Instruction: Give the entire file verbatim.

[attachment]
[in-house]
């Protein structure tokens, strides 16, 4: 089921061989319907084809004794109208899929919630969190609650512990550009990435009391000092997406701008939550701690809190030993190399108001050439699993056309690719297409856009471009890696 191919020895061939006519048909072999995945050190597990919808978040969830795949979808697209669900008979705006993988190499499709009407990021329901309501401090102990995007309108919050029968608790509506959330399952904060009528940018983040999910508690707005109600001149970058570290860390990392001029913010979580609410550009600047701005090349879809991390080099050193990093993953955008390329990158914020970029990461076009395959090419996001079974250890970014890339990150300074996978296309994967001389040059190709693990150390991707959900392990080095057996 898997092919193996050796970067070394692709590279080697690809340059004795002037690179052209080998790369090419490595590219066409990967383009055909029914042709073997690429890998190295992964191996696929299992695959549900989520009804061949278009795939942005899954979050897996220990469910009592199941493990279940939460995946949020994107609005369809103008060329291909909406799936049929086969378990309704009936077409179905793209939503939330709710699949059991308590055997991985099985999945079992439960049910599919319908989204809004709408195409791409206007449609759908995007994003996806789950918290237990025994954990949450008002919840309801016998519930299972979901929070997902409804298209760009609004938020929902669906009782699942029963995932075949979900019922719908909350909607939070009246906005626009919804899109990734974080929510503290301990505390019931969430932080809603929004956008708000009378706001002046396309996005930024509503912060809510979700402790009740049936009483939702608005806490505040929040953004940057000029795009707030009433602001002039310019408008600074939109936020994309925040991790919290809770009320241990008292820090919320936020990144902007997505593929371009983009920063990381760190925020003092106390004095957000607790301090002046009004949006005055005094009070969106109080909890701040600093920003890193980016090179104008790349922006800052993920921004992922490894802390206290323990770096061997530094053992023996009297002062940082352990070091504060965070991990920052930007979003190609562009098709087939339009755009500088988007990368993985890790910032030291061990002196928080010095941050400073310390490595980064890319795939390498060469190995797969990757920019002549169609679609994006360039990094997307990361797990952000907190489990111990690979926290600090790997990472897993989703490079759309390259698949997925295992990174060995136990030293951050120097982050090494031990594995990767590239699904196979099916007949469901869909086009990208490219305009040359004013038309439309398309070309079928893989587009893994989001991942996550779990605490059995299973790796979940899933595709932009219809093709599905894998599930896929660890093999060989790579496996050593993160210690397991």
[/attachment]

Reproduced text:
[in-house]
């Protein structure tokens, strides 16, 4: 089921061989319907084809004794109208899929919630969190609650512990550009990435009391000092997406701008939550701690809190030993190399108001050439699993056309690719297409856009471009890696 191919020895061939006519048909072999995945050190597990919808978040969830795949979808697209669900008979705006993988190499499709009407990021329901309501401090102990995007309108919050029968608790509506959330399952904060009528940018983040999910508690707005109600001149970058570290860390990392001029913010979580609410550009600047701005090349879809991390080099050193990093993953955008390329990158914020970029990461076009395959090419996001079974250890970014890339990150300074996978296309994967001389040059190709693990150390991707959900392990080095057996 898997092919193996050796970067070394692709590279080697690809340059004795002037690179052209080998790369090419490595590219066409990967383009055909029914042709073997690429890998190295992964191996696929299992695959549900989520009804061949278009795939942005899954979050897996220990469910009592199941493990279940939460995946949020994107609005369809103008060329291909909406799936049929086969378990309704009936077409179905793209939503939330709710699949059991308590055997991985099985999945079992439960049910599919319908989204809004709408195409791409206007449609759908995007994003996806789950918290237990025994954990949450008002919840309801016998519930299972979901929070997902409804298209760009609004938020929902669906009782699942029963995932075949979900019922719908909350909607939070009246906005626009919804899109990734974080929510503290301990505390019931969430932080809603929004956008708000009378706001002046396309996005930024509503912060809510979700402790009740049936009483939702608005806490505040929040953004940057000029795009707030009433602001002039310019408008600074939109936020994309925040991790919290809770009320241990008292820090919320936020990144902007997505593929371009983009920063990381760190925020003092106390004095957000607790301090002046009004949006005055005094009070969106109080909890701040600093920003890193980016090179104008790349922006800052993920921004992922490894802390206290323990770096061997530094053992023996009297002062940082352990070091504060965070991990920052930007979003190609562009098709087939339009755009500088988007990368993985890790910032030291061990002196928080010095941050400073310390490595980064890319795939390498060469190995797969990757920019002549169609679609994006360039990094997307990361797990952000907190489990111990690979926290600090790997990472897993989703490079759309390259698949997925295992990174060995136990030293951050120097982050090494031990594995990767590239699904196979099916007949469901869909086009990208490219305009040359004013038309439309398309070309079928893989587009893994989001991942996550779990605490059995299973790796979940899933595709932009219809093709599905894998599930896929660890093999060989790579496996050593993160210690397991």